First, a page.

The annual sales tax report is out from Commissioner Cory Fong’s office (see below), and it’s got some pretty interesting numbers.
Overall, in 2012 the State of North Dakota saw taxable sales grow an astonishing 28.7%, an increase of more than $5 billion from $25.29 billion to $19.6 billion. What’s interesting is that most of the increase came outside of the holiday shopping season. In the fourth quarter of 2012 sales totaled $6.74 billion, up 9.7 percent compared to $6.1 billion in the fourth quarter of 2011.
That illustrates just how dependent these growth figures are on oil-patch economic activity. And we can illustrate that point another way as well.
Williams County, North Dakota, is home to Williston and the epicenter of the Bakken oil boom. Cass County is home to Fargo and is by far the state’s most populated county.
According to the US Census Bureau, the population of Williams County is 26,697, though that’s probably not a very reliable number for a lot of reasons relating to rapid growth during the oil boom. We could probably double it to more than 50,000 and still be short of reality.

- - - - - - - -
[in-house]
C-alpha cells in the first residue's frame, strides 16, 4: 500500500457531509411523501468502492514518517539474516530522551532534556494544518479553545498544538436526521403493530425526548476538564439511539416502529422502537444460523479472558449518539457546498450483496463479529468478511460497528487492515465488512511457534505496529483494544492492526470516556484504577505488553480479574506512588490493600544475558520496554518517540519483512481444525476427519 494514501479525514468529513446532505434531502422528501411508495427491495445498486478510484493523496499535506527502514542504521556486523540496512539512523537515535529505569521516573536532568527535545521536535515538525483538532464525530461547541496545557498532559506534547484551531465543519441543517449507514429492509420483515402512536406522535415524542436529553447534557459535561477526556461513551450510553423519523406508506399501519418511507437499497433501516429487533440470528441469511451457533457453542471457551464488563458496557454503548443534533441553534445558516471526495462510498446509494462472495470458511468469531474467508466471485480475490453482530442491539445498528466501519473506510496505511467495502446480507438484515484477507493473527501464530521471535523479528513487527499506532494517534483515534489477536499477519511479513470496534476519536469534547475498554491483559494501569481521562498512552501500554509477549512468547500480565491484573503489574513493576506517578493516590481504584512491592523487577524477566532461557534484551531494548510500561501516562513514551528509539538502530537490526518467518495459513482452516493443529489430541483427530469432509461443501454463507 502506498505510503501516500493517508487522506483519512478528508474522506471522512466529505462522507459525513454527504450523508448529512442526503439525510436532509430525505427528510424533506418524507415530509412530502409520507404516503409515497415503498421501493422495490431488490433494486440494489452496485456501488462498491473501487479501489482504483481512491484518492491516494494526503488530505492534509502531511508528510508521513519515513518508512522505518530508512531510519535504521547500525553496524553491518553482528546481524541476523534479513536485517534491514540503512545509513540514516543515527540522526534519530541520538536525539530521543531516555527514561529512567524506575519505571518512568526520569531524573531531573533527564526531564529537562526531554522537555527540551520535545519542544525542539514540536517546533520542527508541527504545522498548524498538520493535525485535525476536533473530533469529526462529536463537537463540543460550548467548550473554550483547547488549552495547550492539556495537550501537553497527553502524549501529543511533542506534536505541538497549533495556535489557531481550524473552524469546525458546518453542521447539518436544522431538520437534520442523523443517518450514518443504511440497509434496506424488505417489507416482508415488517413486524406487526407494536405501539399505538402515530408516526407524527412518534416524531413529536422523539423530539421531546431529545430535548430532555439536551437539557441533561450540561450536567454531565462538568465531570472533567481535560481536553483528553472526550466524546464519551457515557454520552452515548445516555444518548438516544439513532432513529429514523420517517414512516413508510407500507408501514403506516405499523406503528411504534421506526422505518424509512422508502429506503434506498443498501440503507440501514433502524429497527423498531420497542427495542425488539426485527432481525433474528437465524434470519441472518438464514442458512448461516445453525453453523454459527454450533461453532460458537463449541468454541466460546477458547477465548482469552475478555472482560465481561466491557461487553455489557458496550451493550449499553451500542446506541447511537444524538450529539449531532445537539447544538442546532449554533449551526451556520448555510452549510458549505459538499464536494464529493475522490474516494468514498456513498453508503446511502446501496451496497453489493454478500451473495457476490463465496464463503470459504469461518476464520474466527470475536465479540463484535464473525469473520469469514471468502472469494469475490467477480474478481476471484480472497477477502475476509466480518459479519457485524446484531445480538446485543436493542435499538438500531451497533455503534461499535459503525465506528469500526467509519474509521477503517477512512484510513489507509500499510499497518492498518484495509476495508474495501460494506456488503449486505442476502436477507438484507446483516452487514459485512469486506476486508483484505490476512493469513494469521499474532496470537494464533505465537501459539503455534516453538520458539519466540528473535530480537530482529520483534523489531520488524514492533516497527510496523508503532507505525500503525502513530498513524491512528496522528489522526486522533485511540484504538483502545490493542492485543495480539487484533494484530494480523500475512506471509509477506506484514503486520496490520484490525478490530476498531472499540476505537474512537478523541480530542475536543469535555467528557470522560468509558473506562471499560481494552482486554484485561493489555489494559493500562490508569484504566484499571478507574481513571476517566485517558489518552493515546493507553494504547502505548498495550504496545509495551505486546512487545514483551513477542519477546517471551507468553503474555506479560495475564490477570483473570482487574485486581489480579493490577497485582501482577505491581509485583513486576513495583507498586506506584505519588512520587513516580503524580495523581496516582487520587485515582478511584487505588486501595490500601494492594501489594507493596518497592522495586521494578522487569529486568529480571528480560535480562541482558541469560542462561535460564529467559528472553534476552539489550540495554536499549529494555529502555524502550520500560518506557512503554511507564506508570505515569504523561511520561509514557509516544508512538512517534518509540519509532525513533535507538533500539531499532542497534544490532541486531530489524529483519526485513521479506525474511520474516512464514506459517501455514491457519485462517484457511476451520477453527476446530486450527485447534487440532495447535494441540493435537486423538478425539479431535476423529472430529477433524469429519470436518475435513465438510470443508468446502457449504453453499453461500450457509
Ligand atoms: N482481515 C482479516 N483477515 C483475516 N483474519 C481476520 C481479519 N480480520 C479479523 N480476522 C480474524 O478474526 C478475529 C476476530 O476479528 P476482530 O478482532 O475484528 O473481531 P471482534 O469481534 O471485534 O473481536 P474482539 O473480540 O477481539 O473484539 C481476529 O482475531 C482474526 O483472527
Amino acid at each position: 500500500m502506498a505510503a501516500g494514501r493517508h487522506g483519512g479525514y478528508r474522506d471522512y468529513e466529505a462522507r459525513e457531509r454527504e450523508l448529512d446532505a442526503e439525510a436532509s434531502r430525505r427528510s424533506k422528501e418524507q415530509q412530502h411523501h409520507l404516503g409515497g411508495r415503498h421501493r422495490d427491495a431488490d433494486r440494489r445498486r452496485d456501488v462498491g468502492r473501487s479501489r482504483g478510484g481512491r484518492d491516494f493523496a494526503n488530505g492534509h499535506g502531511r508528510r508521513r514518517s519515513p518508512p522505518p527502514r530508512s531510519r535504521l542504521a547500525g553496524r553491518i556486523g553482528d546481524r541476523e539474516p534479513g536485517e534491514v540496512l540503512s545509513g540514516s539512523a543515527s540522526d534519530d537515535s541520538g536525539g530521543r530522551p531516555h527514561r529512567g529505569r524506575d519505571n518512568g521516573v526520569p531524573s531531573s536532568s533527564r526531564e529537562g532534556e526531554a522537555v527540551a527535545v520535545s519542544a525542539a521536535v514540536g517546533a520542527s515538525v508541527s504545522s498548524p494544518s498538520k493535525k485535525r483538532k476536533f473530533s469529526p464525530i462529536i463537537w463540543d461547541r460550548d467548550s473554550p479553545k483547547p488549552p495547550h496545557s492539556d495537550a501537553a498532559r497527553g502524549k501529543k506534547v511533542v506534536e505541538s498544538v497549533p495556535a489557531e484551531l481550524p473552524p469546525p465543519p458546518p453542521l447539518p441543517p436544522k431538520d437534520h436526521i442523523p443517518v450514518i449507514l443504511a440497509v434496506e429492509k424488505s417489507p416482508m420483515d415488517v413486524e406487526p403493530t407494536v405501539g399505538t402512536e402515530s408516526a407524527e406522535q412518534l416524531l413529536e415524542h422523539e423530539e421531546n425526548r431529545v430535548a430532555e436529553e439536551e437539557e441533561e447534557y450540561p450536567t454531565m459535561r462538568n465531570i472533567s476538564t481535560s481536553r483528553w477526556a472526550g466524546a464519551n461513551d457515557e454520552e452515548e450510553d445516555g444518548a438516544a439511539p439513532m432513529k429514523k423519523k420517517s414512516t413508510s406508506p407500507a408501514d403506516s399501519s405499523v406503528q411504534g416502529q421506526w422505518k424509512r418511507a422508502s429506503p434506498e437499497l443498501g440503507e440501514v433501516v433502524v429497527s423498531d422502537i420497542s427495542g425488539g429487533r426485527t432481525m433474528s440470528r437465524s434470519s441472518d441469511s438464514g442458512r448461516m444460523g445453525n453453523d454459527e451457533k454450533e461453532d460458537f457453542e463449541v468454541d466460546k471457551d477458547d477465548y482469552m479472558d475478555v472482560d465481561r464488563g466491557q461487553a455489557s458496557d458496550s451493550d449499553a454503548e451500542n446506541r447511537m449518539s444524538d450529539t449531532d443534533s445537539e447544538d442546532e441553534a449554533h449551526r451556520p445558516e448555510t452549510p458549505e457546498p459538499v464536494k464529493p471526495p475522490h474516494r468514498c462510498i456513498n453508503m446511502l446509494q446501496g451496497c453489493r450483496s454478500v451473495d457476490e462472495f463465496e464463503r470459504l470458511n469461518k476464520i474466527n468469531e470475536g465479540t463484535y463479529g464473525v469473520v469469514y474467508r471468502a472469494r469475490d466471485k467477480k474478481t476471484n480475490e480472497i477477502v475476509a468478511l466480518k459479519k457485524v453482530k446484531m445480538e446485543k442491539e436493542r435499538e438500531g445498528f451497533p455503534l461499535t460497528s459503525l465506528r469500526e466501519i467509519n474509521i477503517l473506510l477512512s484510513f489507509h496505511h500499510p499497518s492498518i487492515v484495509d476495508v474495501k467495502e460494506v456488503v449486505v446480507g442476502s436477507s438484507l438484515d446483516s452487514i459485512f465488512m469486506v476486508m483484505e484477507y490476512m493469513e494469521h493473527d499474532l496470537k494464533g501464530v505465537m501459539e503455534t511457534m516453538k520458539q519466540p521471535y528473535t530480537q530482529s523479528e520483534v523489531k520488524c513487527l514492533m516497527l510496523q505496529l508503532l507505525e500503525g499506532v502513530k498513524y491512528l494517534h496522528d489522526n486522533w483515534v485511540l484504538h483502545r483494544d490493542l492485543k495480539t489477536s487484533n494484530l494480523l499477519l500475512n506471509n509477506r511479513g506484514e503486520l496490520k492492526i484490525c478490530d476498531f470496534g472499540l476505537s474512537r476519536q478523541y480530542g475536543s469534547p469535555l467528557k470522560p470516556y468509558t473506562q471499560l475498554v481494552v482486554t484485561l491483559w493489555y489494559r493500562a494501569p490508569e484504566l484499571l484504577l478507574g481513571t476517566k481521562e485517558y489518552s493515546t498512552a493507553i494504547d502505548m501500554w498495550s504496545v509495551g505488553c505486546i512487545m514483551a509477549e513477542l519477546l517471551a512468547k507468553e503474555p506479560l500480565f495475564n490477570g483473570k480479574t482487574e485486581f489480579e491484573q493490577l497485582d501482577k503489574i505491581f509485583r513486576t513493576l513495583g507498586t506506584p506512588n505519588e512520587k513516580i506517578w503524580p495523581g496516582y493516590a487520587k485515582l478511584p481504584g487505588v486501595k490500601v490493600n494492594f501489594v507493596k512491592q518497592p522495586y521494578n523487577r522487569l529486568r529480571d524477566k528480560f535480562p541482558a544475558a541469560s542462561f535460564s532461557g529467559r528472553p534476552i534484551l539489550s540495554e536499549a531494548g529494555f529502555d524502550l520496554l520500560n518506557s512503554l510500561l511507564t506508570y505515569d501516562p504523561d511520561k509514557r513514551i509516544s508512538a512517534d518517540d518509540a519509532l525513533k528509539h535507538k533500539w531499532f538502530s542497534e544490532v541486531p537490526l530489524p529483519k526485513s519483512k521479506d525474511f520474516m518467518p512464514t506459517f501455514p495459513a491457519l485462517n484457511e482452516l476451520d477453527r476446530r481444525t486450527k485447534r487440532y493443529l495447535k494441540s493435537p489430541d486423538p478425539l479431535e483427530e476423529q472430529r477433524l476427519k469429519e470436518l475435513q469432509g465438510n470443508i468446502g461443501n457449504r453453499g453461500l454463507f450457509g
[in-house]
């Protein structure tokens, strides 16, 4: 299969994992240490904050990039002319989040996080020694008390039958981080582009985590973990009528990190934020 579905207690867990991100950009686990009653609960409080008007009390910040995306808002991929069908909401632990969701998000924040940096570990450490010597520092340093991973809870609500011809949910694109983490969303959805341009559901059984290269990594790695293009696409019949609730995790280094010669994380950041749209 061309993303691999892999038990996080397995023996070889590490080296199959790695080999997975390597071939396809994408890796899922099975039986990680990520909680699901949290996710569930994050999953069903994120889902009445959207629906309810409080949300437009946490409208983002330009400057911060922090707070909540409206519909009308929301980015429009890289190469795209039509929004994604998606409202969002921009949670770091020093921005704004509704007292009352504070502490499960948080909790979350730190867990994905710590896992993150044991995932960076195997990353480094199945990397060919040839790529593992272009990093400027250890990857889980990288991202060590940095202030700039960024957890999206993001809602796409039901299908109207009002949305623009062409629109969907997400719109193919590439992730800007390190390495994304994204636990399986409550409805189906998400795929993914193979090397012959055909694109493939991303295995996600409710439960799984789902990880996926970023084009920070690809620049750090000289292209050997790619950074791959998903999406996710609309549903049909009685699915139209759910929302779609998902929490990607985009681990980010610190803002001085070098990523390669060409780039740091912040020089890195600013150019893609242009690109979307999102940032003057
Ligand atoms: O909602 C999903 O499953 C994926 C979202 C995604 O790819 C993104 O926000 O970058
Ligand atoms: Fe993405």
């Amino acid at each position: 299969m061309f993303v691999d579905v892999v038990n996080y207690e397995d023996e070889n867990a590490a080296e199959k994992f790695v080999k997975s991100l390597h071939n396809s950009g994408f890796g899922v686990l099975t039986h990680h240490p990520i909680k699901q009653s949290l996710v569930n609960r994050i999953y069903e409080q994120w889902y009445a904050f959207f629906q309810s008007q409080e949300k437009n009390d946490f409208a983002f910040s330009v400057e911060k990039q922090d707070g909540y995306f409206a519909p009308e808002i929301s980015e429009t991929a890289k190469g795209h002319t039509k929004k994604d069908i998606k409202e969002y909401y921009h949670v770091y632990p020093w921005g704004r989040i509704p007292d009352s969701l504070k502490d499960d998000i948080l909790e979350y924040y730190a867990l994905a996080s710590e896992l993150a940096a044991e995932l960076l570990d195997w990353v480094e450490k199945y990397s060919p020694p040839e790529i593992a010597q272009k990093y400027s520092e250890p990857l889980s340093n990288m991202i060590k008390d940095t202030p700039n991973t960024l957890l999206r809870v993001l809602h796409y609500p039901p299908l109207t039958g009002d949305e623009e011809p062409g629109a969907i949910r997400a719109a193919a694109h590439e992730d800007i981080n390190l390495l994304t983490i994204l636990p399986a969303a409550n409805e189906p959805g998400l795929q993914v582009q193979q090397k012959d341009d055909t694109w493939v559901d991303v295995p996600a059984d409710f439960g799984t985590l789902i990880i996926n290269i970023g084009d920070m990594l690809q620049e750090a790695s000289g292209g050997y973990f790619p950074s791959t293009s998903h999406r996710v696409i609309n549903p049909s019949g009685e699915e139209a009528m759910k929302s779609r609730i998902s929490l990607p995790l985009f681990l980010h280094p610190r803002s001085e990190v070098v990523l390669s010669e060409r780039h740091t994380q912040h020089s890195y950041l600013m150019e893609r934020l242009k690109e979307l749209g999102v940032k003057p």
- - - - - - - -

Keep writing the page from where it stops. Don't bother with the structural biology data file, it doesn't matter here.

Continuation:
But even given that, Cass County is several times larger with a population of 156,157.
Yet, despite that population gap, Williams County produced more than $1 billion more in taxable sales than Cass County, and has been outpacing the state’s most populated county in taxable sales for years now:
As you can see, Williams County’s good fortunes start with the oil boom in 2009, as does the statewide spike in taxable sales:
To put this into perspective, the sales tax is by far the state’s largest source of revenues. In the current biennium, according to the latest numbers from OMB, the sales tax has collected more than twice the second source of revenue (the individual income tax) for the general fund.
So the question is, are these sky-high sales tax numbers the new normal? Or are they a bubble that will eventually decline? And if they decline, what does that mean for state spending which has increased dramatically alongside those revenues?
The aggressive spending by state leaders has left North Dakota in a fiscally precarious position, relying on unprecedented revenue growth driven by an oil boom to support unprecedented spending growth.